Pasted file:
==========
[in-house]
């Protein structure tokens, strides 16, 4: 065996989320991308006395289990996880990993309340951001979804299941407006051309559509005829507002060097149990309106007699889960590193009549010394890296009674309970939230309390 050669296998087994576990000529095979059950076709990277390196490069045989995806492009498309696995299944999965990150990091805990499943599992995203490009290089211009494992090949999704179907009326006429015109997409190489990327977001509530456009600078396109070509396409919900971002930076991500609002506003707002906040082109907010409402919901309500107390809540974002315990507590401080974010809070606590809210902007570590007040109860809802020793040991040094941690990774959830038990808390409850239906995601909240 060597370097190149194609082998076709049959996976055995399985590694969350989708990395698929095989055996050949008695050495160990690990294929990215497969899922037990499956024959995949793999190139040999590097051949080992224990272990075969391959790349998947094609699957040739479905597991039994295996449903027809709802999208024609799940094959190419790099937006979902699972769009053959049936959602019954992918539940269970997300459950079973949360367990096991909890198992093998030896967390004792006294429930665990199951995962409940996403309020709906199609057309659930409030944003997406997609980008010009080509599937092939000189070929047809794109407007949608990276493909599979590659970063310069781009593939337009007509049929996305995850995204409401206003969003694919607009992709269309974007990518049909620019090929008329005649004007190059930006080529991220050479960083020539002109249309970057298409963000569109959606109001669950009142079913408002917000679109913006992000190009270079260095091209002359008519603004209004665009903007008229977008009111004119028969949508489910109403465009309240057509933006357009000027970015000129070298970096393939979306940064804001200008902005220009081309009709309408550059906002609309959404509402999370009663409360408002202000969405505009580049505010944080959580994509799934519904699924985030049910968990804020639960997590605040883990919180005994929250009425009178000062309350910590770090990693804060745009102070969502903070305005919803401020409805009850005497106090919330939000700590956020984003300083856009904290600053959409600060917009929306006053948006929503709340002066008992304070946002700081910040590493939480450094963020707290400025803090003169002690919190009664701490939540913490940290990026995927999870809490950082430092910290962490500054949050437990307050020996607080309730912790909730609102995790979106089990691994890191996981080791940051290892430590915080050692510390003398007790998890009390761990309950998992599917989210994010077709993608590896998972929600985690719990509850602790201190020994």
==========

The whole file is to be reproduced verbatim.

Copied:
[in-house]
């Protein structure tokens, strides 16, 4: 065996989320991308006395289990996880990993309340951001979804299941407006051309559509005829507002060097149990309106007699889960590193009549010394890296009674309970939230309390 050669296998087994576990000529095979059950076709990277390196490069045989995806492009498309696995299944999965990150990091805990499943599992995203490009290089211009494992090949999704179907009326006429015109997409190489990327977001509530456009600078396109070509396409919900971002930076991500609002506003707002906040082109907010409402919901309500107390809540974002315990507590401080974010809070606590809210902007570590007040109860809802020793040991040094941690990774959830038990808390409850239906995601909240 060597370097190149194609082998076709049959996976055995399985590694969350989708990395698929095989055996050949008695050495160990690990294929990215497969899922037990499956024959995949793999190139040999590097051949080992224990272990075969391959790349998947094609699957040739479905597991039994295996449903027809709802999208024609799940094959190419790099937006979902699972769009053959049936959602019954992918539940269970997300459950079973949360367990096991909890198992093998030896967390004792006294429930665990199951995962409940996403309020709906199609057309659930409030944003997406997609980008010009080509599937092939000189070929047809794109407007949608990276493909599979590659970063310069781009593939337009007509049929996305995850995204409401206003969003694919607009992709269309974007990518049909620019090929008329005649004007190059930006080529991220050479960083020539002109249309970057298409963000569109959606109001669950009142079913408002917000679109913006992000190009270079260095091209002359008519603004209004665009903007008229977008009111004119028969949508489910109403465009309240057509933006357009000027970015000129070298970096393939979306940064804001200008902005220009081309009709309408550059906002609309959404509402999370009663409360408002202000969405505009580049505010944080959580994509799934519904699924985030049910968990804020639960997590605040883990919180005994929250009425009178000062309350910590770090990693804060745009102070969502903070305005919803401020409805009850005497106090919330939000700590956020984003300083856009904290600053959409600060917009929306006053948006929503709340002066008992304070946002700081910040590493939480450094963020707290400025803090003169002690919190009664701490939540913490940290990026995927999870809490950082430092910290962490500054949050437990307050020996607080309730912790909730609102995790979106089990691994890191996981080791940051290892430590915080050692510390003398007790998890009390761990309950998992599917989210994010077709993608590896998972929600985690719990509850602790201190020994």